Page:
The invitation-only Tower Scholars Program and associated minor is open for application from all majors across SMU’s schools, with admission based on a competitive process. The minor in Public Policy and International Affairs requires 15 hours of political science courses, beginning with Introduction to Global Policy Making in the spring of the sophomore year. The scholars will develop mentor relationships with public policy practitioners, work with clients on actual cases, and have access to local businesses, decision makers and Tower Center Board members.
The gifts to fund the Tower Scholars Program count toward the $1 billion goal of SMU Unbridled: The Second Century Campaign, which to date has raised $874 million to support student quality, faculty and academic excellence and the campus experience.
D’Mello comes to SMU from the University of Texas at Dallas, where he was a professor in the Department of Molecular and Cell Biology. He is a longtime partner in research with SMU Professor of Chemistry Edward Biehl.
In December 2010, D’Mello and Biehl published in The Journal of Neuroscience Research their discovery of a family of small molecules that shows promise in protecting brain cells against nerve-degenerative diseases such as Parkinson’s, Alzheimer’s and Huntington’s.
“Professor D’Mello brings broad experience and an excellent record as a researcher and teacher to SMU,” said Dedman College Dean Bill Tsutsui. “His focus on building meaningful collaborations and his ambitious vision for the future of the Department of Biological Sciences impressed all of us on campus.”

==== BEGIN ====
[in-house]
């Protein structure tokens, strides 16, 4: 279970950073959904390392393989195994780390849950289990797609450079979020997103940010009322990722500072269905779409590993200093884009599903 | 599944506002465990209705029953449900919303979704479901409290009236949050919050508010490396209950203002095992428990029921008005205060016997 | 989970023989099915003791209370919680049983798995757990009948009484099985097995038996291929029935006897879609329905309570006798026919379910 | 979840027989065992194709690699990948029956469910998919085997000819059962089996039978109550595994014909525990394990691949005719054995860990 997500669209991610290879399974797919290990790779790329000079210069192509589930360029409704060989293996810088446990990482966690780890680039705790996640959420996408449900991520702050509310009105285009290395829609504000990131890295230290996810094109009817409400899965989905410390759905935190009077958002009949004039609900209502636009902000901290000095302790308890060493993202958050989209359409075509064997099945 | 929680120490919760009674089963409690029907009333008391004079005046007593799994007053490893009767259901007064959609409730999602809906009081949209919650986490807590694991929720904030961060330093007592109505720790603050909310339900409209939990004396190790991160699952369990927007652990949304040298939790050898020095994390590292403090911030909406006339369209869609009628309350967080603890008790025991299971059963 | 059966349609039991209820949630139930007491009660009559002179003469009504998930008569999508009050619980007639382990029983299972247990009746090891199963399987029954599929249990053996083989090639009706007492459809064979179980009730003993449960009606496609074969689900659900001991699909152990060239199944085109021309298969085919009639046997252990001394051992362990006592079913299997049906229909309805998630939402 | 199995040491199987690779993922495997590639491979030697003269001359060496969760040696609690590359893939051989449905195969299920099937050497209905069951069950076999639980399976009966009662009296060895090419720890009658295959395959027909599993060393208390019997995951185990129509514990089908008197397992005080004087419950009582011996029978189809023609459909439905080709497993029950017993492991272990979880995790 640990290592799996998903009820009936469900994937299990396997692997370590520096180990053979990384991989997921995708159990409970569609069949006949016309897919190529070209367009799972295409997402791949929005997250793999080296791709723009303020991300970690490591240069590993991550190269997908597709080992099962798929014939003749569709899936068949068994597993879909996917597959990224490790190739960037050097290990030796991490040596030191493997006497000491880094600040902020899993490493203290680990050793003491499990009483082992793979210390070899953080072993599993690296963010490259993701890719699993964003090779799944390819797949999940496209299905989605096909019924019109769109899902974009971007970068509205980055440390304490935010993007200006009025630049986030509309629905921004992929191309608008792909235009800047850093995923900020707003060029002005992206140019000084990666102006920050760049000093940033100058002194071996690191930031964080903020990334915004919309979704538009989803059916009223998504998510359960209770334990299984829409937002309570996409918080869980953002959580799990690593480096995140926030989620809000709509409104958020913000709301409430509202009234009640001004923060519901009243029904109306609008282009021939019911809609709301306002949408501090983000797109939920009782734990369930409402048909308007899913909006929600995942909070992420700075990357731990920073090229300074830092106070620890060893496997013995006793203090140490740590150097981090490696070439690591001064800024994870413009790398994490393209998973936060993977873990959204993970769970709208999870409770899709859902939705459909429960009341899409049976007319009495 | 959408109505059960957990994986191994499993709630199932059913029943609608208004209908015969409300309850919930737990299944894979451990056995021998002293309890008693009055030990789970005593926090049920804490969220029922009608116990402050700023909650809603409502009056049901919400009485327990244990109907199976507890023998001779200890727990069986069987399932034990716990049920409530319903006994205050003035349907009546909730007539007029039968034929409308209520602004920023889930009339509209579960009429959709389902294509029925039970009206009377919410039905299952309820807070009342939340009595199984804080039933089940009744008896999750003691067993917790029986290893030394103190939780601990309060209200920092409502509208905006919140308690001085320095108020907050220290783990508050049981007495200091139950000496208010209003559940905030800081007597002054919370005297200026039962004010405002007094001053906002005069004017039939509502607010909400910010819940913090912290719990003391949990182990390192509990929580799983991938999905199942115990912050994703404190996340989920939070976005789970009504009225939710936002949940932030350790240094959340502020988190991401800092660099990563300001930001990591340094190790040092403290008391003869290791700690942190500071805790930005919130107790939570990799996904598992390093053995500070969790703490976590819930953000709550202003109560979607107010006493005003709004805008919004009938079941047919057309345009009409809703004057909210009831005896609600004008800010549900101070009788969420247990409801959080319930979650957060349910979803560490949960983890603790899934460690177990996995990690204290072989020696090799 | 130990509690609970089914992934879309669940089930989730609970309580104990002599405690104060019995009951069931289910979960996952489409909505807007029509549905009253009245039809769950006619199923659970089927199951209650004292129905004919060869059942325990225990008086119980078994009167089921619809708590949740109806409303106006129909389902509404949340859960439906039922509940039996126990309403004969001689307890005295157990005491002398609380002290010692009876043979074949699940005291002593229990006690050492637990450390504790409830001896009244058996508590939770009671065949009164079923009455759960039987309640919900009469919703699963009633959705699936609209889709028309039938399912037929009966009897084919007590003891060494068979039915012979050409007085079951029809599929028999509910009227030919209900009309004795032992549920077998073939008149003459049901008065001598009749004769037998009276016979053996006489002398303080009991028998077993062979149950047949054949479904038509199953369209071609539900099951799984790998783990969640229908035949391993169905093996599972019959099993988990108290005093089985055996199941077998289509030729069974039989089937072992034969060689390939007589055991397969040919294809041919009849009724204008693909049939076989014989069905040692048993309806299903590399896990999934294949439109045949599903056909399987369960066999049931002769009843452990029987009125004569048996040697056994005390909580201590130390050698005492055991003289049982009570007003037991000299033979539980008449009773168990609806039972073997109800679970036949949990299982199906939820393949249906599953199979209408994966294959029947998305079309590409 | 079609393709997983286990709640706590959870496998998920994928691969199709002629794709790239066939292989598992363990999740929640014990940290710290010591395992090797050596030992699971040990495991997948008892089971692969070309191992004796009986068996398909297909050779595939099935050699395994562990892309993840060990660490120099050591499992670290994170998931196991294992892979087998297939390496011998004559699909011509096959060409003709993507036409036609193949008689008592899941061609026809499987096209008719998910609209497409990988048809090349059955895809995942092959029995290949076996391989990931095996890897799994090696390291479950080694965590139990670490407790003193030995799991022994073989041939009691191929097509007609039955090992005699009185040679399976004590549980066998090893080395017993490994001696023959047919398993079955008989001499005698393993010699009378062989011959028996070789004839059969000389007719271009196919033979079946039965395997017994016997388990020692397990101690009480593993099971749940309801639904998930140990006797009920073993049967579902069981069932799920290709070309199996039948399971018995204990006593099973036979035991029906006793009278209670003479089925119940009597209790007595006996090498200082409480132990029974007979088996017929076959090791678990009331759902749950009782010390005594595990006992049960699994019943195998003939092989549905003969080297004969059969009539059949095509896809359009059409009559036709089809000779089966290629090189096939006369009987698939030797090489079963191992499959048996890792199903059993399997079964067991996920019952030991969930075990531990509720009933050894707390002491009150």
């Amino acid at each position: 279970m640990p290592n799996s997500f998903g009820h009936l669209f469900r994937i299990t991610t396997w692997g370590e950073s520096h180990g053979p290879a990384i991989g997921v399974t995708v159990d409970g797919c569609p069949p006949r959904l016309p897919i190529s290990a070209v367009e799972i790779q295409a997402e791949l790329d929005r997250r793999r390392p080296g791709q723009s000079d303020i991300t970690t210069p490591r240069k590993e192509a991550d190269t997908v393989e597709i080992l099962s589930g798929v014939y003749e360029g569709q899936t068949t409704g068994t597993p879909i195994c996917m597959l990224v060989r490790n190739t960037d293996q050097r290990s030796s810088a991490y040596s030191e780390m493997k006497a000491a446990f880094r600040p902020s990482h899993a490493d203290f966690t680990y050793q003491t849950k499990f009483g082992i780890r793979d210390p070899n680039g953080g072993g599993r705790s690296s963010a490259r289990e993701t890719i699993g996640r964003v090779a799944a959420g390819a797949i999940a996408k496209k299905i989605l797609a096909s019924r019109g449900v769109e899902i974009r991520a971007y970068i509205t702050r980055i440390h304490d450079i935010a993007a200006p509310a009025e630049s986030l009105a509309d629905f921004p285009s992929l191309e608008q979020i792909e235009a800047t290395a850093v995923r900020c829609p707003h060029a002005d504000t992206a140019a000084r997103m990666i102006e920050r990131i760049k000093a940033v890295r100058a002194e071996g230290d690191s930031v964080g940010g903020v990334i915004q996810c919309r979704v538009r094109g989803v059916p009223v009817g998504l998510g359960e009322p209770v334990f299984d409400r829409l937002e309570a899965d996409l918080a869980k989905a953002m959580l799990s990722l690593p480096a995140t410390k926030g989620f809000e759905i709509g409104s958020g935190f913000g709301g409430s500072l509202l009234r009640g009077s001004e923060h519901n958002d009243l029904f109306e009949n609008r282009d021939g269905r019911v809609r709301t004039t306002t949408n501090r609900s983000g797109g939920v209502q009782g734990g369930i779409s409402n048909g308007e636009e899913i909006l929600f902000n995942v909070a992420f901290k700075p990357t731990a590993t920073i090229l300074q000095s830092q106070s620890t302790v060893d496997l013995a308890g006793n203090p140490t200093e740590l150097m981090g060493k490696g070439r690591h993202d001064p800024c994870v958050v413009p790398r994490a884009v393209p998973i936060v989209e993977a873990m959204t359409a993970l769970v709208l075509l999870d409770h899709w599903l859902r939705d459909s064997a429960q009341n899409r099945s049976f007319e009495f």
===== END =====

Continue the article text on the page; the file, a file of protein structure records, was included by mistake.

D’Mello received his Ph.D. in biology from the University of Pittsburgh in 1989 and joined the faculty at UTD in 1998. Funding for his research has included support from the National Institutes of Health, the U.S. Department of Defense, the National Science Foundation and the Whitehall Foundation.
“Neurodegenerative diseases, which include Alzheimer’s disease, Parkinson’s disease, ALS, and Huntington’s disease, are characterized by the slow but relentless loss of brain cells,” D’Mello said. “There are no effective drugs or other therapeutic approaches to treat or prevent these progressive and fatal diseases. The goal of my lab is to understand neurodegeneration at the molecular level so that effective therapies can be developed.”
D’Mello said he was drawn to SMU because of the University’s strengths in several areas of the arts, humanities, and sciences. “I was particularly attracted by the collegial and talented faculty in the biology department, their keen interest in solving important biological problems, and their strong commitment to the teaching and training of students,” D’Mello said.
“I am honored to be named Chair of the Department of Biological Sciences and am very excited about the opportunity,” D’Mello said. “I look forward to working with the faculty, staff and students to build a strong multidisciplinary and collaborative research department with cutting-edge research performed by bright, talented, and motivated undergraduates, graduate students, and postdoctoral fellows.”